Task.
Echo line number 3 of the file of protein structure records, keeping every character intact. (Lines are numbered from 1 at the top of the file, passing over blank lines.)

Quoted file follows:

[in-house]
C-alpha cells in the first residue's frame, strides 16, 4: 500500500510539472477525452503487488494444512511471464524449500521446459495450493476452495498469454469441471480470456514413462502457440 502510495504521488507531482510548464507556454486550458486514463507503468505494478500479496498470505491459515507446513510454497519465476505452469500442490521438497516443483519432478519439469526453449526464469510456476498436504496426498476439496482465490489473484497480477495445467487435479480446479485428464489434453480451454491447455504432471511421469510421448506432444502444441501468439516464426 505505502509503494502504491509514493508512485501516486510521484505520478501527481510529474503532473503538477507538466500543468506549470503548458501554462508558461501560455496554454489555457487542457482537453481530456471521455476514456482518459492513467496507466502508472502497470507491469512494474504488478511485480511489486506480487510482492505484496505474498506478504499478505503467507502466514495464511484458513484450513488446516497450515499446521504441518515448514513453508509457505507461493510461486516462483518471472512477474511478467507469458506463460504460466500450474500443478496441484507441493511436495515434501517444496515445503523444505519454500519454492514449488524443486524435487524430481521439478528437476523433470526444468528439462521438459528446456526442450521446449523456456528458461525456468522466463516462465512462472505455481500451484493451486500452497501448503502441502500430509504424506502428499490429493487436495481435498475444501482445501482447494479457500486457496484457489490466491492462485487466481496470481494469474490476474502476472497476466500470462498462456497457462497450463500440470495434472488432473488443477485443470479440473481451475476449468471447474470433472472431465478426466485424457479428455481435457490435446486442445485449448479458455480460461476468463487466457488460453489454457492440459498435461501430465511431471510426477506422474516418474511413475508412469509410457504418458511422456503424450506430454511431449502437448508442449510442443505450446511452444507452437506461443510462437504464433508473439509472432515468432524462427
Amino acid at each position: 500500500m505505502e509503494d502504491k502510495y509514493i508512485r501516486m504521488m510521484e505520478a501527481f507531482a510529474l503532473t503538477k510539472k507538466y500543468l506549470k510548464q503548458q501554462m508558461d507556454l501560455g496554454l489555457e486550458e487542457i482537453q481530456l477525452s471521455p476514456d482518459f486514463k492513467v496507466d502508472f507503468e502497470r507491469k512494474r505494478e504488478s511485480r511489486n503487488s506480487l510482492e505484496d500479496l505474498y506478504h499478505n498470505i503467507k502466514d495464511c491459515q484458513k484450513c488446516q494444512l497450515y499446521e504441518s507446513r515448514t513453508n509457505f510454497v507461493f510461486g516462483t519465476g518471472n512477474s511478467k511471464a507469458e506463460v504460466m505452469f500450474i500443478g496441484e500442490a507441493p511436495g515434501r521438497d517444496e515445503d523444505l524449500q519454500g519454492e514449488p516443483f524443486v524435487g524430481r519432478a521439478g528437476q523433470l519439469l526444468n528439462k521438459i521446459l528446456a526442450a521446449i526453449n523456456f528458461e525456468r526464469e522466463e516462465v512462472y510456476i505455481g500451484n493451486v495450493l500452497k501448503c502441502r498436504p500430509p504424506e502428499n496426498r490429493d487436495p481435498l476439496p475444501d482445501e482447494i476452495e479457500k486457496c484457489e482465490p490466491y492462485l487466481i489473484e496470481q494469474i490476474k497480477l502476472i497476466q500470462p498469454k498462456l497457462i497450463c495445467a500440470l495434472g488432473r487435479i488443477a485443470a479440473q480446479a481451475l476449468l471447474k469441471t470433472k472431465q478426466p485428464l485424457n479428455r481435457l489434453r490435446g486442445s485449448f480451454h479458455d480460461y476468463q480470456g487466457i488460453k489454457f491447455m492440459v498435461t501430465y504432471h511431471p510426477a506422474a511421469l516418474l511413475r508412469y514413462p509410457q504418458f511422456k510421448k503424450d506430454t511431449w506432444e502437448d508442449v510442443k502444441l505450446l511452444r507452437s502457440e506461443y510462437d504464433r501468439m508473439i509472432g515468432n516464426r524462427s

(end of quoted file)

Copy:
Amino acid at each position: 500500500m505505502e509503494d502504491k502510495y509514493i508512485r501516486m504521488m510521484e505520478a501527481f507531482a510529474l503532473t503538477k510539472k507538466y500543468l506549470k510548464q503548458q501554462m508558461d507556454l501560455g496554454l489555457e486550458e487542457i482537453q481530456l477525452s471521455p476514456d482518459f486514463k492513467v496507466d502508472f507503468e502497470r507491469k512494474r505494478e504488478s511485480r511489486n503487488s506480487l510482492e505484496d500479496l505474498y506478504h499478505n498470505i503467507k502466514d495464511c491459515q484458513k484450513c488446516q494444512l497450515y499446521e504441518s507446513r515448514t513453508n509457505f510454497v507461493f510461486g516462483t519465476g518471472n512477474s511478467k511471464a507469458e506463460v504460466m505452469f500450474i500443478g496441484e500442490a507441493p511436495g515434501r521438497d517444496e515445503d523444505l524449500q519454500g519454492e514449488p516443483f524443486v524435487g524430481r519432478a521439478g528437476q523433470l519439469l526444468n528439462k521438459i521446459l528446456a526442450a521446449i526453449n523456456f528458461e525456468r526464469e522466463e516462465v512462472y510456476i505455481g500451484n493451486v495450493l500452497k501448503c502441502r498436504p500430509p504424506e502428499n496426498r490429493d487436495p481435498l476439496p475444501d482445501e482447494i476452495e479457500k486457496c484457489e482465490p490466491y492462485l487466481i489473484e496470481q494469474i490476474k497480477l502476472i497476466q500470462p498469454k498462456l497457462i497450463c495445467a500440470l495434472g488432473r487435479i488443477a485443470a479440473q480446479a481451475l476449468l471447474k469441471t470433472k472431465q478426466p485428464l485424457n479428455r481435457l489434453r490435446g486442445s485449448f480451454h479458455d480460461y476468463q480470456g487466457i488460453k489454457f491447455m492440459v498435461t501430465y504432471h511431471p510426477a506422474a511421469l516418474l511413475r508412469y514413462p509410457q504418458f511422456k510421448k503424450d506430454t511431449w506432444e502437448d508442449v510442443k502444441l505450446l511452444r507452437s502457440e506461443y510462437d504464433r501468439m508473439i509472432g515468432n516464426r524462427s